Just like in mammals, a tortoise's heart pumps blood to all the vital organs. Then it sends a sufficient amount of blood to underneath the carapace to warm it up. Finally it circulates (to move continuously or freely through an area) through the rest of the body. Their internal temperature must be between 25-35°c for a turtle's organs to function properly. [2]

Life Cycle

A tortoise hatchling emerges from its shell.

Female tortoises lay around a dozen eggs at a time. They find a burrow or dig a hole for the eggs. [5] The mother will usually lay her eggs at night. Afterwards she will cover them in sand, leaves, or other materials. She then leaves the eggs to hatch on their own. Incubation time (the period before an egg hatches) for Tortoises is from 60 to 120 days. [3]

When the hatchlings are fully grown, they will use their egg tooth (a hard white tooth that is later lost) to break out of the shell. The hatchlings then crawl out of their nest and begin life on their own. The embryo from their eggs is eaten for nutrition during the first couple days, until they can eat solid food. Tortoises are amazing creatures that show God's unique design, with their special features, and how the mother's know how to make a nest for her young. [3] Tortoises are considered the longest-living animals. They can live over 150 years. Tortoises are amazing creatures that show God's unique design, with their special features, and the mother's ability to built a safe nest for her young. [5]

Ecology

Psammobates Tent Tortoise species map

The first and most obvious reason tortoises impact the environment is from the burrows and nests they build for the young. The tortoise requires movable soil, and organic materials. When the Tortoises hatch they will need worms or insect larvae to survive. They have a strictly herbivorous diet. [3] Tortoises have many predators, from ravens to coyotes and dogs. Dog's commonly prey on adult tortoises, either in wild habitats of suburbs. Humans also have a large impact on tortoises. Our agriculture, roads, power lines, and any other land impact we have on the environment can effect them. [4]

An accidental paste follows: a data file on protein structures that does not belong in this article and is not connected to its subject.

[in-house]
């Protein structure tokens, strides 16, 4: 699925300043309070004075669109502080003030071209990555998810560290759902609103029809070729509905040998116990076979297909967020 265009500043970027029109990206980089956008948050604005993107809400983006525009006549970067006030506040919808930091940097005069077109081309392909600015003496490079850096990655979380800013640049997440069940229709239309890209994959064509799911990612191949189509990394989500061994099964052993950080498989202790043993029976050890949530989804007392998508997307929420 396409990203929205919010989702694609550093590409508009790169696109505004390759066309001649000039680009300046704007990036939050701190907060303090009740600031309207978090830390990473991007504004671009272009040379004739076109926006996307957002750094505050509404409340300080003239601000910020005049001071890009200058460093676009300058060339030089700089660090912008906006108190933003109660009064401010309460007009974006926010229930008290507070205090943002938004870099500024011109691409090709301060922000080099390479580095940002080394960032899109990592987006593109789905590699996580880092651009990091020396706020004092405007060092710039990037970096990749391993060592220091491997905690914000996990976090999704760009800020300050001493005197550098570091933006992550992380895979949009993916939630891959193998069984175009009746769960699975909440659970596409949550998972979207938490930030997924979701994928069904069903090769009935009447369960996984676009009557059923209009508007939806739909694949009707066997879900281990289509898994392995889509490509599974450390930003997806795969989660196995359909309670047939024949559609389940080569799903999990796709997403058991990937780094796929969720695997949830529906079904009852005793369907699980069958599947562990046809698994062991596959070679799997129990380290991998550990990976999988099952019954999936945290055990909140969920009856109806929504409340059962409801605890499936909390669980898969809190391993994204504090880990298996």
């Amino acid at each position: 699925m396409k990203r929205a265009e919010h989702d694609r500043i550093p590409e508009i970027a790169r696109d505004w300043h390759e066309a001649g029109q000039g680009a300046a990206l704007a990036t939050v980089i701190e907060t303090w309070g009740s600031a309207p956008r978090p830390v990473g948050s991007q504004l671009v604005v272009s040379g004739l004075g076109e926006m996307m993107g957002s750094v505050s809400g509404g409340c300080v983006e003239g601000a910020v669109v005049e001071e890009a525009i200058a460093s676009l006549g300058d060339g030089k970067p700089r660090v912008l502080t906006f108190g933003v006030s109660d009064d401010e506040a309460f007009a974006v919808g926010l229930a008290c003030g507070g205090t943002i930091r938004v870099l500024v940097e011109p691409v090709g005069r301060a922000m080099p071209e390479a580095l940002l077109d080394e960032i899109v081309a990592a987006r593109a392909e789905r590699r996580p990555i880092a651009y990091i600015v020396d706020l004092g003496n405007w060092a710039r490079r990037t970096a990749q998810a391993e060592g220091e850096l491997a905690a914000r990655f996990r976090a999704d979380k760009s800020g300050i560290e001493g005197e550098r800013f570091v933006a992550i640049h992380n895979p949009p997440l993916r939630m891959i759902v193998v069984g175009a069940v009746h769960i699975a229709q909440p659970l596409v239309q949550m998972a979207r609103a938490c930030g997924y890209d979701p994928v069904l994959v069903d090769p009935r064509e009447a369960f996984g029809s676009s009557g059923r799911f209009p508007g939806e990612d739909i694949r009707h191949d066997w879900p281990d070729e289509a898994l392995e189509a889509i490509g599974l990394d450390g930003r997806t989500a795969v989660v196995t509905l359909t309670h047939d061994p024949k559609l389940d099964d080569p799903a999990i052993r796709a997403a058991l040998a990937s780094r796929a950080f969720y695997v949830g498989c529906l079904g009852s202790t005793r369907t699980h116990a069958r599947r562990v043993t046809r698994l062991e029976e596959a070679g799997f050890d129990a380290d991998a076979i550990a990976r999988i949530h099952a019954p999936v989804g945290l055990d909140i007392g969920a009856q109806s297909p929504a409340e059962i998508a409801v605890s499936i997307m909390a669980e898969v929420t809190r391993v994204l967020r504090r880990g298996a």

Tortoises can live in many parts of the world, but the most common Tortoise, the Desert Tortoise, lives in hot climates in bush scrub habitats. The Desert Tortoise is able to obtain 140 degree weather because of it's ability to burrow underground. They spend 98% of their time underground. Desert Tortoises spend November to February in a dormant state (having normal physical functions slowed down for a period of time) for hibernation (a state of inactivity during winter months). The Desert Tortoise's most active time is in the spring when they search for food. During the hot season they store water inside their body, much like a camel. The Desert Tortoise is only one example, but all of family Testudinidae have a similar lifestyle.[6]

References

  1. Testudinidae Wikispecies. Web. last modified on 12 November 2015.
  2. 2.0 2.1 2.2 2.3 2.4 2.5 Digital, Sowden. The Tortoise Shop Basic Anatomy and Biology. Accessed January 24, 2016
  3. 3.0 3.1 3.2 3.3 3.4 Wikipedia, users. Tortoise wikipedia. Accessed January 26, 2016.
  4. 4.0 4.1 Shields, Tim. Predators Desert Tortoise Preserve Committee, Inc.. Web. Accessed February 9, 2016
  5. 5.0 5.1 5.2 Animal Corner, Staff. Tortoise Animal Corner. Accessed January 26, 2016
  6. Defenders, Staff. Basic Facts About Desert Tortoise Defenders of Wildlife. Web. Accessed February 9, 2016